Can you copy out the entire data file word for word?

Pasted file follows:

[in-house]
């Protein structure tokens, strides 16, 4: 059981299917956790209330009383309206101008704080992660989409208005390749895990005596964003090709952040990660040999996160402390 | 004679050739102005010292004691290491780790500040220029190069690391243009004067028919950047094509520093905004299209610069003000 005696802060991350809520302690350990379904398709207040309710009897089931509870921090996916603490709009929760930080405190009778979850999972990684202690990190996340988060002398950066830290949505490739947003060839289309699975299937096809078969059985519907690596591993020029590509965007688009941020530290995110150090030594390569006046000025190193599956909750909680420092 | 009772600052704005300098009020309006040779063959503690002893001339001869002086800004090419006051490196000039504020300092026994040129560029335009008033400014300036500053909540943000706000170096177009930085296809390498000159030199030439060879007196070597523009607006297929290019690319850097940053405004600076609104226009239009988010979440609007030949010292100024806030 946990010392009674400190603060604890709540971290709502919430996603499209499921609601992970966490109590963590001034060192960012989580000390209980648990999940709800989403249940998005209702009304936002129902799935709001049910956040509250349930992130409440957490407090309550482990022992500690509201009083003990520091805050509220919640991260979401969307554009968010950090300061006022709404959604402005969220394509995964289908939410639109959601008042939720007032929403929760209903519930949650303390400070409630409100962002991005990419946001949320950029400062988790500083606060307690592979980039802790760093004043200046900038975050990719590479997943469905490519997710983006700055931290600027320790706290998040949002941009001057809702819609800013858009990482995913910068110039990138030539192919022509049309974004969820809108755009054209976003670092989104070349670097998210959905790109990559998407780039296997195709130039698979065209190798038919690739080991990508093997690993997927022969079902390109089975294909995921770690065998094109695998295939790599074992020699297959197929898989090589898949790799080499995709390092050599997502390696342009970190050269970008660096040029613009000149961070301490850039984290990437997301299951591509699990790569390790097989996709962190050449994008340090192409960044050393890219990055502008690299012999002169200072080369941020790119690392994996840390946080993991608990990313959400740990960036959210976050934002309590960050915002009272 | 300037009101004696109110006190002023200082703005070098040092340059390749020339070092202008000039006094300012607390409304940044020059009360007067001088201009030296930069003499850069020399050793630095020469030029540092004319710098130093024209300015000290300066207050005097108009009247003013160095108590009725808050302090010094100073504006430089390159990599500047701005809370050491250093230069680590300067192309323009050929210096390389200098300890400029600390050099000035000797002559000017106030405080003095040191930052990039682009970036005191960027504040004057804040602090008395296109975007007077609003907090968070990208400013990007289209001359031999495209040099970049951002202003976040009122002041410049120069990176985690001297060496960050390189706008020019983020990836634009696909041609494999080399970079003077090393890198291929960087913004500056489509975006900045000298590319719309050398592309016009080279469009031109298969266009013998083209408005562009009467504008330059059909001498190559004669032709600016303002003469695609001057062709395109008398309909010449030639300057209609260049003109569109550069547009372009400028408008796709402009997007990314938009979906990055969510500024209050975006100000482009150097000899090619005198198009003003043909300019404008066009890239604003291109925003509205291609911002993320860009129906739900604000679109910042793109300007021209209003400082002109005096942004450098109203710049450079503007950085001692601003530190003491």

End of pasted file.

[in-house]
């Protein structure tokens, strides 16, 4: 059981299917956790209330009383309206101008704080992660989409208005390749895990005596964003090709952040990660040999996160402390 | 004679050739102005010292004691290491780790500040220029190069690391243009004067028919950047094509520093905004299209610069003000 005696802060991350809520302690350990379904398709207040309710009897089931509870921090996916603490709009929760930080405190009778979850999972990684202690990190996340988060002398950066830290949505490739947003060839289309699975299937096809078969059985519907690596591993020029590509965007688009941020530290995110150090030594390569006046000025190193599956909750909680420092 | 009772600052704005300098009020309006040779063959503690002893001339001869002086800004090419006051490196000039504020300092026994040129560029335009008033400014300036500053909540943000706000170096177009930085296809390498000159030199030439060879007196070597523009607006297929290019690319850097940053405004600076609104226009239009988010979440609007030949010292100024806030 946990010392009674400190603060604890709540971290709502919430996603499209499921609601992970966490109590963590001034060192960012989580000390209980648990999940709800989403249940998005209702009304936002129902799935709001049910956040509250349930992130409440957490407090309550482990022992500690509201009083003990520091805050509220919640991260979401969307554009968010950090300061006022709404959604402005969220394509995964289908939410639109959601008042939720007032929403929760209903519930949650303390400070409630409100962002991005990419946001949320950029400062988790500083606060307690592979980039802790760093004043200046900038975050990719590479997943469905490519997710983006700055931290600027320790706290998040949002941009001057809702819609800013858009990482995913910068110039990138030539192919022509049309974004969820809108755009054209976003670092989104070349670097998210959905790109990559998407780039296997195709130039698979065209190798038919690739080991990508093997690993997927022969079902390109089975294909995921770690065998094109695998295939790599074992020699297959197929898989090589898949790799080499995709390092050599997502390696342009970190050269970008660096040029613009000149961070301490850039984290990437997301299951591509699990790569390790097989996709962190050449994008340090192409960044050393890219990055502008690299012999002169200072080369941020790119690392994996840390946080993991608990990313959400740990960036959210976050934002309590960050915002009272 | 300037009101004696109110006190002023200082703005070098040092340059390749020339070092202008000039006094300012607390409304940044020059009360007067001088201009030296930069003499850069020399050793630095020469030029540092004319710098130093024209300015000290300066207050005097108009009247003013160095108590009725808050302090010094100073504006430089390159990599500047701005809370050491250093230069680590300067192309323009050929210096390389200098300890400029600390050099000035000797002559000017106030405080003095040191930052990039682009970036005191960027504040004057804040602090008395296109975007007077609003907090968070990208400013990007289209001359031999495209040099970049951002202003976040009122002041410049120069990176985690001297060496960050390189706008020019983020990836634009696909041609494999080399970079003077090393890198291929960087913004500056489509975006900045000298590319719309050398592309016009080279469009031109298969266009013998083209408005562009009467504008330059059909001498190559004669032709600016303002003469695609001057062709395109008398309909010449030639300057209609260049003109569109550069547009372009400028408008796709402009997007990314938009979906990055969510500024209050975006100000482009150097000899090619005198198009003003043909300019404008066009890239604003291109925003509205291609911002993320860009129906739900604000679109910042793109300007021209209003400082002109005096942004450098109203710049450079503007950085001692601003530190003491």